Bono Recalls U2’s Favour To Steve Jobs And Apple

Partnerships between musical acts and big companies are common in the industry since they provide an additional income source and help bands reach a broader audience. U2 also collaborated with Apple in 2004, but their priority was not money, as Bono revealed in an excerpt from his upcoming memoir ‘Surrender: 40 Songs, One Story,’ published by the Guardian.

One of the defining characteristics of rock music is rebellion against mainstream culture, and thus, collaborations between rock acts and corporations have been a matter of dispute. While they enable musicians to reach more people, they have also attracted criticism from the rock scene, such as when Korn’s David Silveria modeled for Calvin Klein. Thus, Bono wanted to tread lightly when making a deal with Apple.

“‘Actually, Steve,’ I said. ‘We don’t want cash. We just want to be in the iPod commercial,'” wrote Bono, talking about their intention to get into a business partnership with Steve Jobs and Apple. “Steve was thrown. The spots contained only the dancing silhouettes of music fans, their heads holding those iconic white earbuds, white arteries pumping the music from tiny MP3 players now called iPods.”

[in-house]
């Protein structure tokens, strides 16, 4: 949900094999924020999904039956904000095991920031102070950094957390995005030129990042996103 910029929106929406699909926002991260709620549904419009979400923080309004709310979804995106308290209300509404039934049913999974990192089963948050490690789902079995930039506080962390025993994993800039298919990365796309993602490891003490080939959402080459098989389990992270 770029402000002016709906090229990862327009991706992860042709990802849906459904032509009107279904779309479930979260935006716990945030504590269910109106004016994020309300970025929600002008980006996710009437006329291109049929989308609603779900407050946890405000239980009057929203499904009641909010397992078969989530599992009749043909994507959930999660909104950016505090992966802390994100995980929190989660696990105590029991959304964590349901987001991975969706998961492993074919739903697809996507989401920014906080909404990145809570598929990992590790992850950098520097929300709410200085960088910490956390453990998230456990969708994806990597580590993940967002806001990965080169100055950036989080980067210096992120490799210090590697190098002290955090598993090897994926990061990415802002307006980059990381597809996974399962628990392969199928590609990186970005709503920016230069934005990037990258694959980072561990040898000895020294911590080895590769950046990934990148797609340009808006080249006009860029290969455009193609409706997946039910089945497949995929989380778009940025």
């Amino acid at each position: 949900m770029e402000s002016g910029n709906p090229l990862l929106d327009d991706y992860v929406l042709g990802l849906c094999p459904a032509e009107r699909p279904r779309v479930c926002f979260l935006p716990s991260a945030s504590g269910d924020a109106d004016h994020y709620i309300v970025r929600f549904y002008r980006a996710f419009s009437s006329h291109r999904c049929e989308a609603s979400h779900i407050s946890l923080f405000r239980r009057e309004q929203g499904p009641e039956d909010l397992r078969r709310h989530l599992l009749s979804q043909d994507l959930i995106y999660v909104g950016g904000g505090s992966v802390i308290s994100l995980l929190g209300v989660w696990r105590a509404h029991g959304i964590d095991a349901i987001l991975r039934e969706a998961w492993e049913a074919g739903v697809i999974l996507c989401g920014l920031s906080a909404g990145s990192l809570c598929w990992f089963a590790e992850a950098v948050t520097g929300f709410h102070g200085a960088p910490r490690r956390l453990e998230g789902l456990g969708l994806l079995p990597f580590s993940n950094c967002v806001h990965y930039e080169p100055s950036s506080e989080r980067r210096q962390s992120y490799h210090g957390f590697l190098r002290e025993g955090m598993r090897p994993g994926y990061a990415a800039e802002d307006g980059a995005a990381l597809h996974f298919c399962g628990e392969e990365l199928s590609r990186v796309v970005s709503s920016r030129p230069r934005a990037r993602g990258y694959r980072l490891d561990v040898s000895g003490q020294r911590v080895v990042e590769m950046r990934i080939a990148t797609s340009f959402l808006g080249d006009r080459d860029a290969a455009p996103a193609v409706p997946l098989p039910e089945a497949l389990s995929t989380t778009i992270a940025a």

So, U2 didn’t expect payment from Apple, and they just wanted ‘Vertigo‘ to appear in a commercial. Steve Jobs didn’t turn down such an offer, but the band’s manager still had a request from Apple. “‘There’s one other thing,’ added Paul McGuinness. ‘Although the band are not looking for cash, some Apple stock, even a symbolic amount, might be a courtesy.'”

“‘Sorry,’ said Steve. ‘That’s a dealbreaker. ‘Well,’ I tentatively suggested. ‘How about our own iPod? A customized U2 iPod in black and red?'” Bono asked, resulting in the production of the iPod U2 Special Edition, featuring the autographs of the U2 band members.

This partnership marked the first time that U2 agreed to license their music for commercial use, hoping it would give them a chance to introduce themselves to a younger audience. Thus, ‘Vertigo,’ the first single of 2004’s ‘How to Dismantle an Atomic Bomb,’ became an international hit with the help of the television advertisement for Apple’s iPod. In addition, a special edition U2-branded iPod, cast in black with a red click wheel and having a digital box set that included all of the band’s albums, was also released.